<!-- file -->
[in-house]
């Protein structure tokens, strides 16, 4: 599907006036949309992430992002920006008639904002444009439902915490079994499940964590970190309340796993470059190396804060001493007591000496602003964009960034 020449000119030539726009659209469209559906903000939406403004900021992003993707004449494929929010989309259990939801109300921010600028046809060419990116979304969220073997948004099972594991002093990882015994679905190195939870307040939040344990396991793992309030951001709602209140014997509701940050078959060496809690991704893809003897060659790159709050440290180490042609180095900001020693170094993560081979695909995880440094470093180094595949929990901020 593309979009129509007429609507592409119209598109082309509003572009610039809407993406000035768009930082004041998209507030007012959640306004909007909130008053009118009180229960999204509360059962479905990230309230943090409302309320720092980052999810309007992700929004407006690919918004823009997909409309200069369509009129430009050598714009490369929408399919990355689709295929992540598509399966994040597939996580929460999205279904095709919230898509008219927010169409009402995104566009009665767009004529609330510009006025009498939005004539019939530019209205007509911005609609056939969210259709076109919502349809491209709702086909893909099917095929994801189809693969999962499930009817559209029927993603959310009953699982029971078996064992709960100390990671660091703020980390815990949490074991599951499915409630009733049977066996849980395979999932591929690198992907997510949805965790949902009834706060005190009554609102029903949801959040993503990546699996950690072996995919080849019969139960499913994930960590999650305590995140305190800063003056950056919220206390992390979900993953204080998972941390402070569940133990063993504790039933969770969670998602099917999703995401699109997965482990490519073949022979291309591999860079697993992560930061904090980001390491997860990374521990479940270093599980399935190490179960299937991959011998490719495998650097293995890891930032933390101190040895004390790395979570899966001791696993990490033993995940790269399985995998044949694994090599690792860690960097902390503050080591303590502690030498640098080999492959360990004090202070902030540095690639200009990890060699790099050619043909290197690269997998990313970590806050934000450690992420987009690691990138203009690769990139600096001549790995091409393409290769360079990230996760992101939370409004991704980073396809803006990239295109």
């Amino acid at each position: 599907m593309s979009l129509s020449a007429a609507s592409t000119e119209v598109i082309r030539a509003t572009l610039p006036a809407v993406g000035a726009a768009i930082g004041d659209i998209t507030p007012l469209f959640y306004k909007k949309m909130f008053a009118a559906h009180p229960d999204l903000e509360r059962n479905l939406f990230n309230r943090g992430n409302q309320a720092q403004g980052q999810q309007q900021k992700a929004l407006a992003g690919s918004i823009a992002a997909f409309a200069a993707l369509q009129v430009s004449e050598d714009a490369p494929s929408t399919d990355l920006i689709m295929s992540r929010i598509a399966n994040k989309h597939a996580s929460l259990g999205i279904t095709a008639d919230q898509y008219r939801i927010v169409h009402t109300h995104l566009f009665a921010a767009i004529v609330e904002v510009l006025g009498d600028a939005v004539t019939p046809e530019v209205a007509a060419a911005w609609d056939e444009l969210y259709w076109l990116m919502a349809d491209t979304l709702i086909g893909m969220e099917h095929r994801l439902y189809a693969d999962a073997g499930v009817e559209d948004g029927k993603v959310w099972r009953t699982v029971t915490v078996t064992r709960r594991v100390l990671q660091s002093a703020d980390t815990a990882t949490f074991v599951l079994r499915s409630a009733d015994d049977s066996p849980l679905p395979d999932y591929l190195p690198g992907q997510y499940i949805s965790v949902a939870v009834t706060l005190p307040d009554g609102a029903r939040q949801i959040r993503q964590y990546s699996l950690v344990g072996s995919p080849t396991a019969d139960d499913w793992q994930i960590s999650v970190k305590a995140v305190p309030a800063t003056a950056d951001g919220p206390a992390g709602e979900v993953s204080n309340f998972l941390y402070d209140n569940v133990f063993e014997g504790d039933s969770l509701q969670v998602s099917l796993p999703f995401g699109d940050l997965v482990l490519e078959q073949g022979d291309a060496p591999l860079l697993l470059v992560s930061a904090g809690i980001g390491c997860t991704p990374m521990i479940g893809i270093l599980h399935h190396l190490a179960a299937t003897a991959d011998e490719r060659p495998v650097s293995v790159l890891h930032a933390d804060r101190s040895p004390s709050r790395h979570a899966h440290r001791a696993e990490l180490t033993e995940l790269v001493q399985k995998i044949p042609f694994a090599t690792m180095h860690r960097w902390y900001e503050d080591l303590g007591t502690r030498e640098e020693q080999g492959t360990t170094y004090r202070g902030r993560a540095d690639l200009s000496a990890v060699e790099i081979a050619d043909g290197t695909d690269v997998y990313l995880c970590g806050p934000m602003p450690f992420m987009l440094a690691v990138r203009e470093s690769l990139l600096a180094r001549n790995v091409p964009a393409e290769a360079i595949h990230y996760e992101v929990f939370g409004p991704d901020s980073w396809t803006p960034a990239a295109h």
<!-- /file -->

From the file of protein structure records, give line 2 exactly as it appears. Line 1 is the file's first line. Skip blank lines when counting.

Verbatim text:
């Protein structure tokens, strides 16, 4: 599907006036949309992430992002920006008639904002444009439902915490079994499940964590970190309340796993470059190396804060001493007591000496602003964009960034 020449000119030539726009659209469209559906903000939406403004900021992003993707004449494929929010989309259990939801109300921010600028046809060419990116979304969220073997948004099972594991002093990882015994679905190195939870307040939040344990396991793992309030951001709602209140014997509701940050078959060496809690991704893809003897060659790159709050440290180490042609180095900001020693170094993560081979695909995880440094470093180094595949929990901020 593309979009129509007429609507592409119209598109082309509003572009610039809407993406000035768009930082004041998209507030007012959640306004909007909130008053009118009180229960999204509360059962479905990230309230943090409302309320720092980052999810309007992700929004407006690919918004823009997909409309200069369509009129430009050598714009490369929408399919990355689709295929992540598509399966994040597939996580929460999205279904095709919230898509008219927010169409009402995104566009009665767009004529609330510009006025009498939005004539019939530019209205007509911005609609056939969210259709076109919502349809491209709702086909893909099917095929994801189809693969999962499930009817559209029927993603959310009953699982029971078996064992709960100390990671660091703020980390815990949490074991599951499915409630009733049977066996849980395979999932591929690198992907997510949805965790949902009834706060005190009554609102029903949801959040993503990546699996950690072996995919080849019969139960499913994930960590999650305590995140305190800063003056950056919220206390992390979900993953204080998972941390402070569940133990063993504790039933969770969670998602099917999703995401699109997965482990490519073949022979291309591999860079697993992560930061904090980001390491997860990374521990479940270093599980399935190490179960299937991959011998490719495998650097293995890891930032933390101190040895004390790395979570899966001791696993990490033993995940790269399985995998044949694994090599690792860690960097902390503050080591303590502690030498640098080999492959360990004090202070902030540095690639200009990890060699790099050619043909290197690269997998990313970590806050934000450690992420987009690691990138203009690769990139600096001549790995091409393409290769360079990230996760992101939370409004991704980073396809803006990239295109």